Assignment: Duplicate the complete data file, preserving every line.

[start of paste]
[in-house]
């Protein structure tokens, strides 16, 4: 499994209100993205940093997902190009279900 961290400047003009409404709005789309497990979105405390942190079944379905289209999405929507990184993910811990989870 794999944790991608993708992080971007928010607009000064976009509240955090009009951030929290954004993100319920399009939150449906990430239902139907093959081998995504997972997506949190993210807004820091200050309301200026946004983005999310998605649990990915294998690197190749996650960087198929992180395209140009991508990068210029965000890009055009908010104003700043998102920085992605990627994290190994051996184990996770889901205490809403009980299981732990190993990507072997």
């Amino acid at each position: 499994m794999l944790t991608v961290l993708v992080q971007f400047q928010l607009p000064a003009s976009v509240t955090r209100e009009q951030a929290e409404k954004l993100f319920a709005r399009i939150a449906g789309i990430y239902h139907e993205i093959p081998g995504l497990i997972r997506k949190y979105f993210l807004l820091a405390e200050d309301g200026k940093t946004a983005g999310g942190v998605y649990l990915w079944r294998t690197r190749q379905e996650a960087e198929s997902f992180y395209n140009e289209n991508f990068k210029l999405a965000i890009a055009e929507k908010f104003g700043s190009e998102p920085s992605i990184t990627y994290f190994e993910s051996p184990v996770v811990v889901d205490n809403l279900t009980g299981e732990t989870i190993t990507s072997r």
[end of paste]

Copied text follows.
[in-house]
């Protein structure tokens, strides 16, 4: 499994209100993205940093997902190009279900 961290400047003009409404709005789309497990979105405390942190079944379905289209999405929507990184993910811990989870 794999944790991608993708992080971007928010607009000064976009509240955090009009951030929290954004993100319920399009939150449906990430239902139907093959081998995504997972997506949190993210807004820091200050309301200026946004983005999310998605649990990915294998690197190749996650960087198929992180395209140009991508990068210029965000890009055009908010104003700043998102920085992605990627994290190994051996184990996770889901205490809403009980299981732990190993990507072997």
């Amino acid at each position: 499994m794999l944790t991608v961290l993708v992080q971007f400047q928010l607009p000064a003009s976009v509240t955090r209100e009009q951030a929290e409404k954004l993100f319920a709005r399009i939150a449906g789309i990430y239902h139907e993205i093959p081998g995504l497990i997972r997506k949190y979105f993210l807004l820091a405390e200050d309301g200026k940093t946004a983005g999310g942190v998605y649990l990915w079944r294998t690197r190749q379905e996650a960087e198929s997902f992180y395209n140009e289209n991508f990068k210029l999405a965000i890009a055009e929507k908010f104003g700043s190009e998102p920085s992605i990184t990627y994290f190994e993910s051996p184990v996770v811990v889901d205490n809403l279900t009980g299981e732990t989870i190993t990507s072997r």